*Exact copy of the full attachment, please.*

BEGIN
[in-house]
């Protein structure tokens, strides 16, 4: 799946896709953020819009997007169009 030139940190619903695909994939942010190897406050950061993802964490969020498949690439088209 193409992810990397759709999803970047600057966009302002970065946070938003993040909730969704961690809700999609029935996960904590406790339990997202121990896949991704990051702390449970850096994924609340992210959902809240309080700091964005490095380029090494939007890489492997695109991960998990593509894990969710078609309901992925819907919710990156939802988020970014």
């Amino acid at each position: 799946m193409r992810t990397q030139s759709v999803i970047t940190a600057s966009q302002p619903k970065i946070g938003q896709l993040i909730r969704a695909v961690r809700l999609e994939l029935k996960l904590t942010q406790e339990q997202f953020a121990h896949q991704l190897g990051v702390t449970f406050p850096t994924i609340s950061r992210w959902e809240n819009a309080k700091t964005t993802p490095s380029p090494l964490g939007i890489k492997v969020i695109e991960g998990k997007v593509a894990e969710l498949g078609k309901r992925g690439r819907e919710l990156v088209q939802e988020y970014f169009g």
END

[in-house]
């Protein structure tokens, strides 16, 4: 799946896709953020819009997007169009 030139940190619903695909994939942010190897406050950061993802964490969020498949690439088209 193409992810990397759709999803970047600057966009302002970065946070938003993040909730969704961690809700999609029935996960904590406790339990997202121990896949991704990051702390449970850096994924609340992210959902809240309080700091964005490095380029090494939007890489492997695109991960998990593509894990969710078609309901992925819907919710990156939802988020970014």
């Amino acid at each position: 799946m193409r992810t990397q030139s759709v999803i970047t940190a600057s966009q302002p619903k970065i946070g938003q896709l993040i909730r969704a695909v961690r809700l999609e994939l029935k996960l904590t942010q406790e339990q997202f953020a121990h896949q991704l190897g990051v702390t449970f406050p850096t994924i609340s950061r992210w959902e809240n819009a309080k700091t964005t993802p490095s380029p090494l964490g939007i890489k492997v969020i695109e991960g998990k997007v593509a894990e969710l498949g078609k309901r992925g690439r819907e919710l990156v088209q939802e988020y970014f169009g």